Keen to beat the coming strong westerlies we set off for North Wales at 05:30 the next day for the 60 mile passage. The sea was glassy calm and the weather moist. Soon we had the tide on our starboard quarter and were making good time to Puffin Island at the east end of the Menai Straits and into Porth Penrhyn the last commercial port on the north coast and in need of some major TLC. It had been the busiest slate port in North Wales, servicing the huge Penrhyn quarry. Now it is pretty dormant and ironically sometimes hosts slate ships bringing slate shingle into north Wales for construction and landscaping.



We stayed here for two days while we sorted out our next berth. Conwy could take us but we could only get in and out on the top of the tide. Caernarfon had offered us a berth on the ferry pier in the straits but this would be untenable in the 34 knot gusts in the forecast. They final came good and made space in town on the Slate Quay under the castle walls. So with top mast down (to get under Britannia bridge) and bow sprit up (to fit in the proffered berth) we boarded the pilot, Emett, and the Caernarfon HM, David, and with David at the helm we set off straight into a wet SW 6 gusting 7, through the treacherous Swellies and into the relative shelter of the inner harbour at Caernarfon and it’s ancient harbour wall under the shadow of the castle.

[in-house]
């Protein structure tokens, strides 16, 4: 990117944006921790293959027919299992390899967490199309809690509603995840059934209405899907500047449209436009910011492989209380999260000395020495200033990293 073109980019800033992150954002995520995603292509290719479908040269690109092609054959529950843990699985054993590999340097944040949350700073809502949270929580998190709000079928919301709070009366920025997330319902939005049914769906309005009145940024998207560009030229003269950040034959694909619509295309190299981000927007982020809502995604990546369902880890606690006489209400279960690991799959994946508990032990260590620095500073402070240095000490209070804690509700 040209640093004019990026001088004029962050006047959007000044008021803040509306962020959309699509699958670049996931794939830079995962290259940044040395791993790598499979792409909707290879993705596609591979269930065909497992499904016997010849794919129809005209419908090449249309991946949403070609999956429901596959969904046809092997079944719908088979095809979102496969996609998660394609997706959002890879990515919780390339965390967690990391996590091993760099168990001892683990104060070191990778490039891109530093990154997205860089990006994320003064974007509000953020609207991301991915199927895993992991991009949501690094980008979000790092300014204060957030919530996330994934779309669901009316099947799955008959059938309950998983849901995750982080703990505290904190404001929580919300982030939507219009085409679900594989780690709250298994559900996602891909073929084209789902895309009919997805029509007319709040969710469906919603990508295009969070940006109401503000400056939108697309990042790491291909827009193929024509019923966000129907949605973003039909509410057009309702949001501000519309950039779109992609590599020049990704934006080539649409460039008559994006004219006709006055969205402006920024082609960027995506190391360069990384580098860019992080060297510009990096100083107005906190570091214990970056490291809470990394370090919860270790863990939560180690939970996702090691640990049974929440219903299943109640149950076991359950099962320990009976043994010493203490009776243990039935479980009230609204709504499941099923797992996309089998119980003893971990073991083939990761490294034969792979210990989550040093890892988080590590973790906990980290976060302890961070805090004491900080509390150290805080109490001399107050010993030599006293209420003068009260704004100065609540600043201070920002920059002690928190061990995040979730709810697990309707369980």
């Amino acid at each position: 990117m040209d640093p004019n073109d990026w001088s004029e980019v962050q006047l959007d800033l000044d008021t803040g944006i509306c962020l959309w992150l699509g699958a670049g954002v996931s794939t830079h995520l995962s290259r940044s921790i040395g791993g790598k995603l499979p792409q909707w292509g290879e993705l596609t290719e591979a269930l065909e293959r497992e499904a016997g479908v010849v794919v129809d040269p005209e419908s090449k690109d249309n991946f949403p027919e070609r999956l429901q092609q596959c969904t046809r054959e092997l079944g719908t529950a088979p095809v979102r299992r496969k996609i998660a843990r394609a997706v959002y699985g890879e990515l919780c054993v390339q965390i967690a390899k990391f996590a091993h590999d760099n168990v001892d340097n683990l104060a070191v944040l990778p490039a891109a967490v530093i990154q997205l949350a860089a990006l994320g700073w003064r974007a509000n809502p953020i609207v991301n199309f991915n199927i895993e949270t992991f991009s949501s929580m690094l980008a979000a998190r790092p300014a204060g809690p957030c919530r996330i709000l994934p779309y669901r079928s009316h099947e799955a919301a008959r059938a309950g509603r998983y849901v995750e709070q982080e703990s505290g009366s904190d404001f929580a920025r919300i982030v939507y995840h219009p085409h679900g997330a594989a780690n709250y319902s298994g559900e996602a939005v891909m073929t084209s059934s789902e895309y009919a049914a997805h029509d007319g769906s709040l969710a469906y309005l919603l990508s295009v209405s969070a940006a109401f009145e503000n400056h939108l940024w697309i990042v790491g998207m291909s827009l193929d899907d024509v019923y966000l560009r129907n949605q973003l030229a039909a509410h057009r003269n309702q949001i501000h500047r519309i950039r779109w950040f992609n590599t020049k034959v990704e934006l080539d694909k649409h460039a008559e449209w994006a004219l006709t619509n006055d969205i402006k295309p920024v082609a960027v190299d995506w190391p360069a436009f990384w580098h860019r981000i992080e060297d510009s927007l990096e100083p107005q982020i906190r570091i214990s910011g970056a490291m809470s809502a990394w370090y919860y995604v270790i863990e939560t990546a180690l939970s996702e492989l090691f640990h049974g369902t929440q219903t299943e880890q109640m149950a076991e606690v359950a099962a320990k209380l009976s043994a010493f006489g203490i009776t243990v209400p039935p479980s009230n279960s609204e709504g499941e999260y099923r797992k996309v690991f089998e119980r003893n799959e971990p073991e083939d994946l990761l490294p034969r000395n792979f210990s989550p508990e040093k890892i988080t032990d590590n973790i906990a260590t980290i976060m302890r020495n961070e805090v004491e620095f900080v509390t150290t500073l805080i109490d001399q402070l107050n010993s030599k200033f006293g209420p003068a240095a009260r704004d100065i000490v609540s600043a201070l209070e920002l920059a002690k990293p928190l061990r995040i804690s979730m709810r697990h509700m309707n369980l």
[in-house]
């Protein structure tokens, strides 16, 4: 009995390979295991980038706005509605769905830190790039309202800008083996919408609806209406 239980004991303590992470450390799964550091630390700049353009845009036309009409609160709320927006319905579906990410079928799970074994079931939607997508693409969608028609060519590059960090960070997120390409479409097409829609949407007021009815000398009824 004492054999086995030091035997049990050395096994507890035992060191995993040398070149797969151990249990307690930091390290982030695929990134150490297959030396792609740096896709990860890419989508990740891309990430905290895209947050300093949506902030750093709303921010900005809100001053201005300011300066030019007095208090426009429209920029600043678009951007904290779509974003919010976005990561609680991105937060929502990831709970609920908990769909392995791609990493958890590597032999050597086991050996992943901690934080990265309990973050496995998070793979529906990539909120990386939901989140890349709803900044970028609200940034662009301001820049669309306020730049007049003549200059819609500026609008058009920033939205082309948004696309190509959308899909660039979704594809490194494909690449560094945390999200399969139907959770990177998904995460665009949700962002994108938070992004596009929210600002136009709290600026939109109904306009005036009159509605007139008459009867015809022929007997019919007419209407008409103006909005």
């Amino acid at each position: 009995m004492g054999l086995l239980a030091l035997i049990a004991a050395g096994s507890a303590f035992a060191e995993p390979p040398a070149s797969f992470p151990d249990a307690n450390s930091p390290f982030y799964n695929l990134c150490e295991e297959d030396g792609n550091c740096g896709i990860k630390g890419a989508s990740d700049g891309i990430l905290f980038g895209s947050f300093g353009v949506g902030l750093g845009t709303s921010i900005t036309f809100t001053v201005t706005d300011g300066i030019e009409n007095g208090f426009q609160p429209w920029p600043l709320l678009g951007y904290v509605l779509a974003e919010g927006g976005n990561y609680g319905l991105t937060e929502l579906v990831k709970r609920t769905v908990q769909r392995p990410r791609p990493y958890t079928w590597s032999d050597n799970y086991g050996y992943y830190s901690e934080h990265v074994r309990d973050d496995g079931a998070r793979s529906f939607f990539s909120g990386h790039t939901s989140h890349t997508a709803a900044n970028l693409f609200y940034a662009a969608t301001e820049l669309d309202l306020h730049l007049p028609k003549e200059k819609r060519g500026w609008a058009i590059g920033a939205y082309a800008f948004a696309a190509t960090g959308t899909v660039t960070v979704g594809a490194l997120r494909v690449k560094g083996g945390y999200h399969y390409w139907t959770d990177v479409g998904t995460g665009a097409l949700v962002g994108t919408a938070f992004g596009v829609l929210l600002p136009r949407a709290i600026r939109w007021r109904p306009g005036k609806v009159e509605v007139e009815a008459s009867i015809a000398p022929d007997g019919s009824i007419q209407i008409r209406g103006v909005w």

Now food in Wales has got much better since I visited for summer holidays as a kid. But we drew the line at a seven course tasting menu at ‘ Sheeps and Leeks’ the self styled top restaurant in Caernarfon. Similarly the ubiquitous packets welsh cakes look a poor comparison to those of my Cardiff grandmothers. And just how many plates of cheese on toast, sorry welsh rarebit, can you pass off as traditional breakfast So on the first night in we hit the award winning Caernarfon Tandoori for a really good traditional Indian at very reasonable prices. Another day we were lulled into a false sense of anticipation by ‘welsh lamb, laverbread croquettes and mint dip.’ Instead of a couple of slices of rare lamb with croquettes and minty gravy a couple of croquettes turned up with over cooked shredded lamb, lots of potato and no discernible hint of seaweed.


The saving grace for Welsh cuisine was not a grand establishment but a café called Y Gegin Fach (the little kitchen) a flash back 30 years serving great local sausages, lobscows and finally some home-made welsh cakes that look and taste as they should. It was like being in another country, everyone but us nattering away in Welsh, and clearly knowing each other. They could be the caste of Under Milk Wood, even Rosie Probert was there!


Now we are waiting for our next guests to arrive; diesel is loaded, water replenished, provisions purchased and Snark is clean and polished (well not polished exactly) beds made and ready to set of on our six day voyage to Cardiff our fourth and last capital city.